Powdered Tea Is Antioxidant King
No Match for Matcha
A new trend has infected the tea culture, leaving people with an urge to get their hands on a particular refined green powder.
The green powdered tea, matcha, is said to increase concentration while making possible yogi-like mental clarity and yielding a unique taste sensation called umami, in which sweetness follows saltiness.
Matcha is prized in Japan, which exports just 4 percent of the green stuff it produces. Chris Terrell, purchasing director at Tallahassee’s New Leaf Market, points out that “matcha” is made up of two Japanese words — “mat” meaning powdered and “cha” meaning tea.
China originally produced the powder, which was brought to Japan along with tea seeds in the eighth century by monks who themselves started cultivating plants.
Iced Matcha Tea
Ingredients (Scoop = ½ teaspoon)
Put the scoop of matcha in a bowl.
Break up powder with wire whisk.
Add a couple ounces of the lukewarm water. Whisk or stir to make a green concentrate. Pour concentrate into a drink shaker. Add remainder of the lukewarm water, lime juice, agave, mint leaves. Shake vigorously. Pour over ice.
Recipe Courtesy: panateamatcha.com
Matcha is reputed to be a mood-enhancing, antioxidant powerhouse. In fact, “it has 10 times more antioxidants than regular green tea,” says Terrell who adds that matcha has been proven to contain more antioxidants than any other “superfood” on the market.
For example, the antioxidant count of spinach is 12.6 whereas matcha contains 1,573 antioxidants, which help the body slow the aging process and fight infections. While currently popular, goji berries, pomegranate and acai berries are no match for matcha.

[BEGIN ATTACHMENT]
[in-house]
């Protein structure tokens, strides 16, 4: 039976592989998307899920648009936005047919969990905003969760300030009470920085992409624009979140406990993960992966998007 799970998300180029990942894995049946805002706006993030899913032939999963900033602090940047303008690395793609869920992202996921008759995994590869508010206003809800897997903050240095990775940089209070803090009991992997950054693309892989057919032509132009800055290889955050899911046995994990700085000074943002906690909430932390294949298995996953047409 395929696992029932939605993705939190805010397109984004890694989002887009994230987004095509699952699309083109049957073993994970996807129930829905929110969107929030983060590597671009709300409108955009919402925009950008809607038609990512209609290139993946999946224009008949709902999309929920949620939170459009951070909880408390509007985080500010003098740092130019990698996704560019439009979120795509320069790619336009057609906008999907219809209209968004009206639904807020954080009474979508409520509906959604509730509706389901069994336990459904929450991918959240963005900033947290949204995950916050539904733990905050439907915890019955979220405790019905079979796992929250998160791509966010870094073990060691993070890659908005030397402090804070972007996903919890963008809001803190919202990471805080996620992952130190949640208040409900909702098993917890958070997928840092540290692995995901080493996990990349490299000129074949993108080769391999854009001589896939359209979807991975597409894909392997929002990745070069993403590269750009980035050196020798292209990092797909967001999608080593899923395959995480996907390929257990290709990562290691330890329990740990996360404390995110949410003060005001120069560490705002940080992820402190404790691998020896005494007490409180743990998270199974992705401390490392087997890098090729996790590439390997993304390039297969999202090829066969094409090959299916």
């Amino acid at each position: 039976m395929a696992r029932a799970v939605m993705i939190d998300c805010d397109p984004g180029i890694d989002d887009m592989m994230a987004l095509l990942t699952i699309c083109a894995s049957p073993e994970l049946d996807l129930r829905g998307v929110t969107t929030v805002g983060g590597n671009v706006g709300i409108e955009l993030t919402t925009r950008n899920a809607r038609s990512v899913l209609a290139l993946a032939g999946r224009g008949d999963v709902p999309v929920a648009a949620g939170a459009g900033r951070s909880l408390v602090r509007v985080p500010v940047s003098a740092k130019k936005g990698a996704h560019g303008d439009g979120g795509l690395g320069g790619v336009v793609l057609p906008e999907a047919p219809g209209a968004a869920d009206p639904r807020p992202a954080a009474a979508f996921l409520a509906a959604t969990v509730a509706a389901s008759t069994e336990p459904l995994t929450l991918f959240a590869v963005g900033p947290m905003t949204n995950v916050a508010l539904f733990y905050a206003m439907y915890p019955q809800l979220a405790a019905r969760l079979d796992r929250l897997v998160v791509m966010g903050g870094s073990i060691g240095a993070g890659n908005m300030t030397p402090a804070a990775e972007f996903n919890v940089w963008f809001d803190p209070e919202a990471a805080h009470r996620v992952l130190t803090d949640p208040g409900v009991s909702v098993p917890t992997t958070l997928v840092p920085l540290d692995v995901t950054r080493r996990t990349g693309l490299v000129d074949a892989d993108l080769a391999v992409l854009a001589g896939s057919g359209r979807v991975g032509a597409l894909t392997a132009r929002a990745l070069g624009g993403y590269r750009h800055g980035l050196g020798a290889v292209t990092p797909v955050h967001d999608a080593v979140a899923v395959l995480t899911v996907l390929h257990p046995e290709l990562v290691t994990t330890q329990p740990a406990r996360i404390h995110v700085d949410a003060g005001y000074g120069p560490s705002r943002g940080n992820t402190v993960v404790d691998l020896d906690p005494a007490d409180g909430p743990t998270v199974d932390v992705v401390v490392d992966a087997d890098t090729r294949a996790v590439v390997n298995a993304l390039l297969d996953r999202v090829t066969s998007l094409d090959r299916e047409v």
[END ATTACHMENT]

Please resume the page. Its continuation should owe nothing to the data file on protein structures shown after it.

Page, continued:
In addition to providing antioxidants, the tea is a proven natural weight loss aid, pH balancer and detox agent. Sugar free and gluten free, matcha provides a welcome alternative to coffee jitters.
The mood enhancement that matcha drinkers experience is caused by the amino acid, L-theanine.
“It’s a very interesting combination of caffeine and L-theanine, so you have energy but you’re not jittery and you’re more focused,” Terrell says. Buddhist monks drank matcha when meditating because it made them more calm and more alert.
In the case of matcha versus green tea, people ingest the whole leaf, rather than brewed water.
“You’re consuming the whole tea leaf in its powdered form,” notes Chantelle Yandow, owner of Tallahassee’s Axios Salt Spa/Juice Bar.
When choosing stone-ground tea, bear in mind that the brighter the green, the greater the nutritional value. There are four grades of tea ranging in ascending order from kitchen to café, classic and ceremony. Most local cafés serve classic grade matcha.
Farmers in Japan cover their tea plants with bamboo tarps in the spring to shade them from the sun. After harvesting, leaves are steamed and air dried. Once de-veined, the leaves are called “tencha,” which is ground to become matcha.
Besides drinking matcha, an interesting spin on the powder is including it in homemade dishes.
“You can mix matcha in just about anything, muffin recipes, for example. You can even sprinkle it on top of dishes,” Yandow says.
Given its various benefits, matcha has attracted the attention of not just tea drinkers, but a wide range of people who have made it a regular part of their diet.